So, as it currently stacks up, if this predominant narrative of going to Hell for eternity (also called Eternal Conscious Torment) is true, then 95% of the people who have ever lived on this planet are destined for an eternity of suffering in the everlasting flames of Hell. Out of the approximately 110 billion people who have lived on Earth from the beginning until now, there have only been 5-6 billion Christians since the time of Jesus. And that’s a lot of people who will burn forever.
But are we supposed to believe that every person in history, except for professed followers of Jesus, will be burning in the flames of Hell for eternity?
What about every single person born before the death and resurrection of Jesus?
What about people born before the death and resurrection of Jesus, but who lived in the farthest reaches of the planet and who never heard of Jesus?
What about every single person born after the death and resurrection of Jesus, but who lived in the farthest reaches of the planet and who never heard about Judaism or the saving grace of God through Jesus?
What about every single person born into other religions and who never knew otherwise?
What about every person who ran away from God because their parents physically, emotionally, and verbally abused them in the name of God?
What about every person who never wanted anything to do with God because of the hateful wrath of those who yelled and screamed and damned and condemned in God’s name?
I have to tell you, and I am going to be brutally honest here, if God created a such an immensely difficult and impossible reality, and then made the entire point of it a single decision that we would make to determine whether we would spend eternity in Heaven or Hell, then God has already failed. There is no way any single person can look at 100 billion people burning in Hell for eternity, the overwhelming majority of which who never knew anything about Jesus, and think that God is anything close to victorious.
There is no Good News in that no matter how you spin it.
Again, if evil existed before a single human was created, then it is God’s situation alone to remedy. And if the majority of human beings are sent to Hell for eternity for something we did not create, cause, or choose in the first place, and then we are born into a random situation that is completely outside of our control, then God is immeasurably more horrific than the worst tyrant or dictator we could ever imagine.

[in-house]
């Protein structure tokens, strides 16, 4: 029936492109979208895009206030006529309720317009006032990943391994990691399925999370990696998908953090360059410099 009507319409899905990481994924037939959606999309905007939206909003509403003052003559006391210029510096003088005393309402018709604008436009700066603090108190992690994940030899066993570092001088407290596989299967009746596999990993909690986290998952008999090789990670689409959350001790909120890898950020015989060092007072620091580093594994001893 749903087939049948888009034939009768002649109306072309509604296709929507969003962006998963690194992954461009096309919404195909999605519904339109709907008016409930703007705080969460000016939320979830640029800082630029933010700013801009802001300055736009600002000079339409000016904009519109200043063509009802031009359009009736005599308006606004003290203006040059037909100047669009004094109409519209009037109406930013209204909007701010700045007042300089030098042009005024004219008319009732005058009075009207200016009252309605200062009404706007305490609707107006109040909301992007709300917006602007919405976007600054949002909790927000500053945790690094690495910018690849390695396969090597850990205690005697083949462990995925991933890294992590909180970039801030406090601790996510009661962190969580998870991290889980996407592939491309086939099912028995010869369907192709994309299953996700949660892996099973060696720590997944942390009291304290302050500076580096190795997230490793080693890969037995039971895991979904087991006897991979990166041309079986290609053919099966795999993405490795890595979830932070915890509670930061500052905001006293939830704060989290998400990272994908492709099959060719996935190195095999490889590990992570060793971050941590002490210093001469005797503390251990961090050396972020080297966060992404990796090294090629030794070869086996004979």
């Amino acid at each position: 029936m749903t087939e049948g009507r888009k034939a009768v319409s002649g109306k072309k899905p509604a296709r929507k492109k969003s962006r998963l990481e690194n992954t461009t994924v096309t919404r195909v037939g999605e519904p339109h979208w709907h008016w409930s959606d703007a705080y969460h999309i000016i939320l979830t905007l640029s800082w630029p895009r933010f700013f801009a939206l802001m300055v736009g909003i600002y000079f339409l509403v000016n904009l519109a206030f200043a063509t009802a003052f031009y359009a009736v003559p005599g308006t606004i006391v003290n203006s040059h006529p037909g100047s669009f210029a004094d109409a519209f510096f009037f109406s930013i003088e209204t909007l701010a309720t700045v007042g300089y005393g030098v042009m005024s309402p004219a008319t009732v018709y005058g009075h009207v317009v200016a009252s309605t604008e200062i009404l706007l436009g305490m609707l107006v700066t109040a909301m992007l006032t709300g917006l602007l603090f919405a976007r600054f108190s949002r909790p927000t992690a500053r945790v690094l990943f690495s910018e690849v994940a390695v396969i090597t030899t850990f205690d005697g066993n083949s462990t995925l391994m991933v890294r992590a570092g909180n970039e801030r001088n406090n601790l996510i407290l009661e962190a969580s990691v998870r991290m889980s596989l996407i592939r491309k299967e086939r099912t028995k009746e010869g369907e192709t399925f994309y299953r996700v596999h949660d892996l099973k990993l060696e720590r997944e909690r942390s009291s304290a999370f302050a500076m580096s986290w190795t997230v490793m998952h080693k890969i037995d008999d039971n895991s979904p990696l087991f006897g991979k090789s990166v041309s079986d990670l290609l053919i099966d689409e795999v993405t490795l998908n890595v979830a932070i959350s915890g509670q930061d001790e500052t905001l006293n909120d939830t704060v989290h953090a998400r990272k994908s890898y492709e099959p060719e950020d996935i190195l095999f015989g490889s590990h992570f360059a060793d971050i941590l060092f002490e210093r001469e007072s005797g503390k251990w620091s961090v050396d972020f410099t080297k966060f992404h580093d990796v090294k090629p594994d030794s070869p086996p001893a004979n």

The good news is that God is not a tyrant. And this is not the fate of mankind.
In fact, the idea of burning in Hell for eternity is utterly inconsistent with a God that we are told looks exactly like Jesus. Because if Jesus is the perfect embodiment of God, then how could the two be so radically different from each other?
And then, how could Jesus, not just preach radical, unmerited, unconditional forgiveness, grace, mercy, and love to friend and enemy alike, but then have the audacity to tell us to be the exact same way, if the God he represents is the complete opposite of that, demanding the most severe retribution and punishment for enemies?
We must conclude that we are either more moral and ethical than this God, who is willing to send billions of people to Hell for eternity? Or, we must conclude that we have monumentally misunderstood who God is and what God’s heart is for each one of us and what the fate of mankind is.
I know this all may be disorienting and hard to process. There is no question that you are likely thinking of all the verses and examples from the Bible that you could use to refute this post, but be patient and breathe. We will get to all of those verses and passages in short order. This is just the first step of many.
After reading this post, you may wondering why Jesus had to die if he is not saving people from an eternity in Hell. I am glad you asked. Read about that in HELL 3.